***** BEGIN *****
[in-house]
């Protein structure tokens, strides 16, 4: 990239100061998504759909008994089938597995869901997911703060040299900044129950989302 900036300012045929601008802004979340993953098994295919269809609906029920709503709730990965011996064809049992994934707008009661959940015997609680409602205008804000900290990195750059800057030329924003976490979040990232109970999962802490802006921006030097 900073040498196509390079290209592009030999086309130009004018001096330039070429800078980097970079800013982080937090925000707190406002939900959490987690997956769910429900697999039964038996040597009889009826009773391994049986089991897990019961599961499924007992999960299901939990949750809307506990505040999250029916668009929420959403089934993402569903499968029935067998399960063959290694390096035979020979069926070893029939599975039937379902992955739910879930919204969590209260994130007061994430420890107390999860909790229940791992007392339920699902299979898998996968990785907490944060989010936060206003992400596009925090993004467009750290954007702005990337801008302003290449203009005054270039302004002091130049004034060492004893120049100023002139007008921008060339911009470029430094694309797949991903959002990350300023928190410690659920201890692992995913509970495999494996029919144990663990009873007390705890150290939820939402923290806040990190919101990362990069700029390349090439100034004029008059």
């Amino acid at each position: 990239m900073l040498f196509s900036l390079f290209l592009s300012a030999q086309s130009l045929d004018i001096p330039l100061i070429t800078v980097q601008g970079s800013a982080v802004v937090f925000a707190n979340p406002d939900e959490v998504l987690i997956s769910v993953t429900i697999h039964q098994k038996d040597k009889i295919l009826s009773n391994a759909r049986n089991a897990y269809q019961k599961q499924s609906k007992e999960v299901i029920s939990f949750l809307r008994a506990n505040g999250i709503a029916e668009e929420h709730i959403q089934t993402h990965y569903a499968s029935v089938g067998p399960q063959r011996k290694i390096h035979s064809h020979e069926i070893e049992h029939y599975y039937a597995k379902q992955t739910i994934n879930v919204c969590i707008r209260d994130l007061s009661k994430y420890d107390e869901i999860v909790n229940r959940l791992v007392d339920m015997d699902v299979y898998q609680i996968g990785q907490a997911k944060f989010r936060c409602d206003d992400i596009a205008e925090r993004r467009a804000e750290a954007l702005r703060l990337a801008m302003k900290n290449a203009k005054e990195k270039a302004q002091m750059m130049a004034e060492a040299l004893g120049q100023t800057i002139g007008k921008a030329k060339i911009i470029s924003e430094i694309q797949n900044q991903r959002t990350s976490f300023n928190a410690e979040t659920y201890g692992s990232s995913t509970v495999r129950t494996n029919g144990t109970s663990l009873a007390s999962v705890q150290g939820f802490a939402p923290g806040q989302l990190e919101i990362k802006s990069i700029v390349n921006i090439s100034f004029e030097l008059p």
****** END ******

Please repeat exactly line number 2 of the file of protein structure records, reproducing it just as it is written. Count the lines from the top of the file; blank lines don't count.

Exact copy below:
């Protein structure tokens, strides 16, 4: 990239100061998504759909008994089938597995869901997911703060040299900044129950989302 900036300012045929601008802004979340993953098994295919269809609906029920709503709730990965011996064809049992994934707008009661959940015997609680409602205008804000900290990195750059800057030329924003976490979040990232109970999962802490802006921006030097 900073040498196509390079290209592009030999086309130009004018001096330039070429800078980097970079800013982080937090925000707190406002939900959490987690997956769910429900697999039964038996040597009889009826009773391994049986089991897990019961599961499924007992999960299901939990949750809307506990505040999250029916668009929420959403089934993402569903499968029935067998399960063959290694390096035979020979069926070893029939599975039937379902992955739910879930919204969590209260994130007061994430420890107390999860909790229940791992007392339920699902299979898998996968990785907490944060989010936060206003992400596009925090993004467009750290954007702005990337801008302003290449203009005054270039302004002091130049004034060492004893120049100023002139007008921008060339911009470029430094694309797949991903959002990350300023928190410690659920201890692992995913509970495999494996029919144990663990009873007390705890150290939820939402923290806040990190919101990362990069700029390349090439100034004029008059």